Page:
The number of people taking the Graduate Management Admission Test (GMAT) severely plunged last year, according to a new report on testing volume.
Some 238,356 GMAT exams were taken in the year ended June 30, down 16.8% from the record 286,529 a year earlier, according to the Graduate Management Admission Council, which administers the exam. Test takers sent 675,733 GMAT score reports to nearly 5,600 graduate-level management programs around the world.
Test taking was down in every region of the world tracked by GMAC, and the decline in the U.S. was even greater than the worldwide totals. GMAC said that 90,541 tests were taken by U.S. citizens last year, down 23.0% from the 117,511 administered in the 2012 testing year. U.S. citizens accounted for 38% of the total numbers of GMAT tests taken, down from 41% in testing year 2012.
DROP EXPECTED DUE TO RECORD VOLUME IN 2011-2012
The drop was expected because of the earlier record volume bolstered by a surge of would-be applicants who took the test before the addition of a new section on integrated reasoning. Many MBA candidates did not want to study for the new section and instead chose to get the GMAT out of the way before integrated reasoning appeared on the test in early June of last year. As a result, the drop in testing volume may not signal a decline in forthcoming MBA applications because not all of the year-earlier test takers applied in that year.
Interestingly, when GMAT test taking hit record volume levels, GMAC issued a media release touting the data in September of 2012. This time, GMAC held back on issuing any news releases regarding the plunge in test takers. The decline was reported in a report called the 2013 Profile of GMAT Candidates which was issued in December with little fanfare or notice.
GMAC sought to downplay the decline in testing volume in the report. “Historically, test volume rises just before changes are made to a standardized exam as test takers opt for a familiar format at transition time,” according to the GMAC report. “A closer look at testing volumes for the last five years shows that the surge in testing year 2011–12 followed by the dip in 2012–13 average out to about the same number of tests taken in each of the three years prior.” GMAT scores are accepted by business schools for five years after they are taken.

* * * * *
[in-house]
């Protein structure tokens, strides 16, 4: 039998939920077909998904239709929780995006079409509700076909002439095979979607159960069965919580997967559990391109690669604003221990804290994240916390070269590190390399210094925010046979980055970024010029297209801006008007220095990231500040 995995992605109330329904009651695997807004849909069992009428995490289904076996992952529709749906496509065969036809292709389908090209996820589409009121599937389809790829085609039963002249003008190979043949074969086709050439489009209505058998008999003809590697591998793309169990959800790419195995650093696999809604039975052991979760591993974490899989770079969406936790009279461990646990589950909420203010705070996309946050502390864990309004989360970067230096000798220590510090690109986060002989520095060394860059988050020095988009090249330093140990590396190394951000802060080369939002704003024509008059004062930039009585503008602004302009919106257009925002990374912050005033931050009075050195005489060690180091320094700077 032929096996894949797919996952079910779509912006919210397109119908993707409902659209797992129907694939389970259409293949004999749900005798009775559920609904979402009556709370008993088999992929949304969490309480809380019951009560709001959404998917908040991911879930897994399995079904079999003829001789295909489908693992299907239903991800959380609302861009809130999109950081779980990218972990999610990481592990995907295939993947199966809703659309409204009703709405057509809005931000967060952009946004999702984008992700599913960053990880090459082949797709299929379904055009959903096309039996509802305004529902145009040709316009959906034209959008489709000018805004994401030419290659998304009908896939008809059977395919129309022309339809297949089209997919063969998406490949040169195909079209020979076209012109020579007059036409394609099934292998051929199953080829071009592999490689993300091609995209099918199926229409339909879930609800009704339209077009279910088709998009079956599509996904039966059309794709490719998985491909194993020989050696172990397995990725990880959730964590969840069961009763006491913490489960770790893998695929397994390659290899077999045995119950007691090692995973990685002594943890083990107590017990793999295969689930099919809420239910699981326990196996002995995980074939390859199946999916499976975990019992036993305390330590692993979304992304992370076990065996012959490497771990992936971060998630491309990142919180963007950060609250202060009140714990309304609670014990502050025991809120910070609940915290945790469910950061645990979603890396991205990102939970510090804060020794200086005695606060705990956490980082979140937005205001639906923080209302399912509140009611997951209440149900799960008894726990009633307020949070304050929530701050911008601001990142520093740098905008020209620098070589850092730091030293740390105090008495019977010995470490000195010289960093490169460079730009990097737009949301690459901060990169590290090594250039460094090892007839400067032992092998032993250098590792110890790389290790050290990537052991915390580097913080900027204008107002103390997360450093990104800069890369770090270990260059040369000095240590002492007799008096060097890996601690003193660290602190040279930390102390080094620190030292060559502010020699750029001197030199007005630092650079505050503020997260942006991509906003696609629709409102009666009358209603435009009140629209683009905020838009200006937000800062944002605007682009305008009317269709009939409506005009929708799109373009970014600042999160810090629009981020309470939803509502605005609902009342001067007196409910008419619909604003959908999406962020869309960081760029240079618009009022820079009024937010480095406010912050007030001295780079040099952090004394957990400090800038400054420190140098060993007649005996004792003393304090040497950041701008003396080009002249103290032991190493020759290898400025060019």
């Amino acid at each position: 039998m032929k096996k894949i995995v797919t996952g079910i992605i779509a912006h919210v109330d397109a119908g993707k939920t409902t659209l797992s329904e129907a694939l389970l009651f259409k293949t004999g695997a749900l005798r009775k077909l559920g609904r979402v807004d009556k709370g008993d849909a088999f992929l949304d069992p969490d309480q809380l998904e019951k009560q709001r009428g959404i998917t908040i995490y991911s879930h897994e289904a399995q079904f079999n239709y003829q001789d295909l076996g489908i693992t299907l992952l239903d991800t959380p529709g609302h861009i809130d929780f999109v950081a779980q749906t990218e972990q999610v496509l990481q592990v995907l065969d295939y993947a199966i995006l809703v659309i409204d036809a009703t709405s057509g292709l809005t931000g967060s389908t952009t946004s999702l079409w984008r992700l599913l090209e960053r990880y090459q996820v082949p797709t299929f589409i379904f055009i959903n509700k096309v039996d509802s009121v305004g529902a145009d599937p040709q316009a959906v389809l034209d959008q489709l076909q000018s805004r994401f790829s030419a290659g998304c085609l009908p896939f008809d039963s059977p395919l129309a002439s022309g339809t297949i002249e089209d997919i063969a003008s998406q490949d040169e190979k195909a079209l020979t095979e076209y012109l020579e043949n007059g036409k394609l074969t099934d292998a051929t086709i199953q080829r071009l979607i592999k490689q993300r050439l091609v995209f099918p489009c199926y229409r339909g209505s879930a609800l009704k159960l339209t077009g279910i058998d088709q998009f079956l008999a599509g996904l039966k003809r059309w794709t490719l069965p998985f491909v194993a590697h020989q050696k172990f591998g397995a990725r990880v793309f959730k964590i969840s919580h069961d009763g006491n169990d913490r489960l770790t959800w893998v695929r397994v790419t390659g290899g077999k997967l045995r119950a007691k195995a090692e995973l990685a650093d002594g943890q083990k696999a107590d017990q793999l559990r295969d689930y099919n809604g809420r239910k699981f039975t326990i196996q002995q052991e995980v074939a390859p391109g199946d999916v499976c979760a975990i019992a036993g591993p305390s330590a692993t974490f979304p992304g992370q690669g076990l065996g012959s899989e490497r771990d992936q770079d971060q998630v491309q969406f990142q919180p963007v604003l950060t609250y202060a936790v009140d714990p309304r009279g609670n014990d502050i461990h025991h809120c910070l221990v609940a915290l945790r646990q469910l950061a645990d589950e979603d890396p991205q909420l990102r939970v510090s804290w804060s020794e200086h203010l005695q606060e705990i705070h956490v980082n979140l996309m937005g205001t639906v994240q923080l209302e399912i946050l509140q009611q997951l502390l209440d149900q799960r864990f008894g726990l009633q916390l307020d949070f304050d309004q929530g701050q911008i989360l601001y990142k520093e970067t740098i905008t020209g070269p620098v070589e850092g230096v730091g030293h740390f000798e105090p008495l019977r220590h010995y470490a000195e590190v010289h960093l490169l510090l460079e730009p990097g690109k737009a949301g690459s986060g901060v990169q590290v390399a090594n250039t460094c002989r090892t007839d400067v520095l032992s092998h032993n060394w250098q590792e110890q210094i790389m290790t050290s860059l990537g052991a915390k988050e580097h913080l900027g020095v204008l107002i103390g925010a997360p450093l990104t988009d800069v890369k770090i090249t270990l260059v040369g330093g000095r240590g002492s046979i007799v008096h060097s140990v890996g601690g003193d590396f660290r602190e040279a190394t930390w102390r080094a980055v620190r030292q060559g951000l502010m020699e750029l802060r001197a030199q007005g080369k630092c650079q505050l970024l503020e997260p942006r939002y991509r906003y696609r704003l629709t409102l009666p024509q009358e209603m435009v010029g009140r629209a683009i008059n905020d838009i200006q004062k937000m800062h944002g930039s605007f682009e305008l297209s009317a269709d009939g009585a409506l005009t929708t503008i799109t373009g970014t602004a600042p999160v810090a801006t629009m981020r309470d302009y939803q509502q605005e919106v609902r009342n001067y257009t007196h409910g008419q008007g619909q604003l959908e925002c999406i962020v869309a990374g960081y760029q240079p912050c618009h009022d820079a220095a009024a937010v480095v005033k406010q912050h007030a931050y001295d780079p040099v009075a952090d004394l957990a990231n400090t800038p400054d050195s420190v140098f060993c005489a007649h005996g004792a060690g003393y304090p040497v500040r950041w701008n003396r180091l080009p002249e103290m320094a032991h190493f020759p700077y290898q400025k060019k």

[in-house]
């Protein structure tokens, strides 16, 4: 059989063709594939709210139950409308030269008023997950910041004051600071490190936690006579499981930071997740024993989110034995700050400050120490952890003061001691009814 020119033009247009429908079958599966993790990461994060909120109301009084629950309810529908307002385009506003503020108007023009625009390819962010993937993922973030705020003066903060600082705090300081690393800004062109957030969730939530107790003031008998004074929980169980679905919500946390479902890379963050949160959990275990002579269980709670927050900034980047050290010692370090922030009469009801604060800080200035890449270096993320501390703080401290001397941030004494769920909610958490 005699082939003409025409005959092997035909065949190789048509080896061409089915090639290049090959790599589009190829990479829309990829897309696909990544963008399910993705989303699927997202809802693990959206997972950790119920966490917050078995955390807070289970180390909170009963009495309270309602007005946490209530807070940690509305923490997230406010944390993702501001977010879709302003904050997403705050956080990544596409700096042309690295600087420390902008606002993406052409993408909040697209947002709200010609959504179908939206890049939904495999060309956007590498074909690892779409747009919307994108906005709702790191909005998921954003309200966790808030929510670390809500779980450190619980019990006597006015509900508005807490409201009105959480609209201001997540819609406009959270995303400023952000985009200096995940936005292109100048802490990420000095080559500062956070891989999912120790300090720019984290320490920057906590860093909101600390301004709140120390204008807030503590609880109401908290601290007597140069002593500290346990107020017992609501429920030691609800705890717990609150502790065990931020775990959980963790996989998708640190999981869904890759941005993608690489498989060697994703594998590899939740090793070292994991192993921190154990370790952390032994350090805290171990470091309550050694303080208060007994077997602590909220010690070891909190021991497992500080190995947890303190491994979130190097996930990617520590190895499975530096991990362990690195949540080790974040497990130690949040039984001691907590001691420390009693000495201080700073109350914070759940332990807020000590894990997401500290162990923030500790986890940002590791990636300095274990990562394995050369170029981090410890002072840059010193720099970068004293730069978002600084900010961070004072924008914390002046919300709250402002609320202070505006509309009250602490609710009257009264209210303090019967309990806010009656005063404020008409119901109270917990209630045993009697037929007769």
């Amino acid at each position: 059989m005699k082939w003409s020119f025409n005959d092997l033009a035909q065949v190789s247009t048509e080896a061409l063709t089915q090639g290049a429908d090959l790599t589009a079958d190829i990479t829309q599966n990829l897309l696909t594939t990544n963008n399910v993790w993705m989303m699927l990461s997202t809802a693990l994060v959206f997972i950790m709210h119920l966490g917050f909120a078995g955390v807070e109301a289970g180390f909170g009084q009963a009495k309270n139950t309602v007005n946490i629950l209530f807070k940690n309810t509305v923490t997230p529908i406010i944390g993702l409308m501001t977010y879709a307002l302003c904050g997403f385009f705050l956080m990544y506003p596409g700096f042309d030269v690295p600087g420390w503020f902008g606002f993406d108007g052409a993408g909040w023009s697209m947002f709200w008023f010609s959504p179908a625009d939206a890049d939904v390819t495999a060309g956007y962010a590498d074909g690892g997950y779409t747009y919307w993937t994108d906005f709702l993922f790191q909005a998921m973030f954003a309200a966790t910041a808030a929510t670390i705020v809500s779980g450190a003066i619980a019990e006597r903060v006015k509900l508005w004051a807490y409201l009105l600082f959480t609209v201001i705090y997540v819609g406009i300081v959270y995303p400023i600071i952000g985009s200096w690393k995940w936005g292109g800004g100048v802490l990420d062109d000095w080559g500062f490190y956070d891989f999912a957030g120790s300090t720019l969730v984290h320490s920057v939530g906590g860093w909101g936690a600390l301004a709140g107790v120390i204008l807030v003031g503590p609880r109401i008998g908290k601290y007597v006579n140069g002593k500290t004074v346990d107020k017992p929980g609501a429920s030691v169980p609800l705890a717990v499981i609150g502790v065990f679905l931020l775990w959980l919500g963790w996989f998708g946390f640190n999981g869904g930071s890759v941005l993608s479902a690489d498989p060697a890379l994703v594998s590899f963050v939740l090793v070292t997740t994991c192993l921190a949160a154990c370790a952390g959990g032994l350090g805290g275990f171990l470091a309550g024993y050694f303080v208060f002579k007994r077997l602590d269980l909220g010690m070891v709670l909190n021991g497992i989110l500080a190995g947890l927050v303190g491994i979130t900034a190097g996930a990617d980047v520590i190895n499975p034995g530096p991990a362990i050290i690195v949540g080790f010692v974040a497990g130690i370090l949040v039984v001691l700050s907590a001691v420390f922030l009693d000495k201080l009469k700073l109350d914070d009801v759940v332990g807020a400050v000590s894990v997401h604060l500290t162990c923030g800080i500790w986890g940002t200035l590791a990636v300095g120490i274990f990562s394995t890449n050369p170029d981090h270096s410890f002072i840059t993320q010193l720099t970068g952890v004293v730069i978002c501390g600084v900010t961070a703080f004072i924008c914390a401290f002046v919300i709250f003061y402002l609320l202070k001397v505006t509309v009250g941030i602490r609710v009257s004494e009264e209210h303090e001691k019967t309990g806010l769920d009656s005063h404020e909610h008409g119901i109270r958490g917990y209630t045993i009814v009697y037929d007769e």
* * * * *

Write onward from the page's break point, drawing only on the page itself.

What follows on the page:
Despite the comparison with a record year from test takers seeking to evade the new IR section, some say that GMAT test taking remains slow this new year. “We do expect GMAT volume to rebound,” says Lee Weiss, executive director of graduate programs at Kaplan Test Prep. “But it seems like there is still stability and growth for international test takers. Domestically, it’s still down.”
HIGHEST AVERAGE GMAT SCORES WERE OBTAINED IN AUSTRALIA & THE PACIFIC ISLANDS
In east and southeast Asia, GMAT test taking was down significantly less than the overall numbers: a fall of 10.9% to 69,322 this past year, versus 77,795 in 2011-2012. Test takers in the east and southeast Asia now account for 29.1% of all GMAT exams taken, up from 27.2% a year earlier. After the U.S., more GMAT tests are sat for in east and southeast Asia than any other part of the world.
The drop in testing volume also was less severe in Western Europe where the decline was only 6.1%. Some 17,717 tests were taken in Western Europe last year, versus 18,868 in 2011-2012. The result: GMAT test taking in Western Europe now accounts for 7.4% of all the exams, up from 6.6% a year earlier.
In Canada, testing volume fell to 6,500 exams, down from 7,820 a year earlier. The percentage of GMAT test takers in Canada remained steady at 2.7% of the world total.
Since 2008–09, the annual percentage of individuals taking the GMAT exam has ranged from 80 to 84% of total GMAT exams taken globally. In the most recent testing year, 190,658 unique test takers submitted valid scores, which translates to 80% of the 238,356 GMAT exams reported for the year. Although the overall rate has remained relatively constant over the five-year period analyzed for this report, there is often significant variation across global regions. US citizens, for example, had a unique examinee rate of 87% in 2012–13, compared with just 67 percent for citizens of East and Southeast Asian countries.
GMAC, in its 2013 Profile of GMAT Candidates report published in December, said that the highest average GMAT scores were obtained by test takers in Australia and the Pacific Islands where the average test score was 591, higher than the 575 mean score in east and southeast Asia. GMAC said that the mean total score for U.S. test takers this past year was 532, with an average of 549 for men and 504 for women (see table below).
(See following pages for further breakdowns of average GMAT scores and testing volume by world region)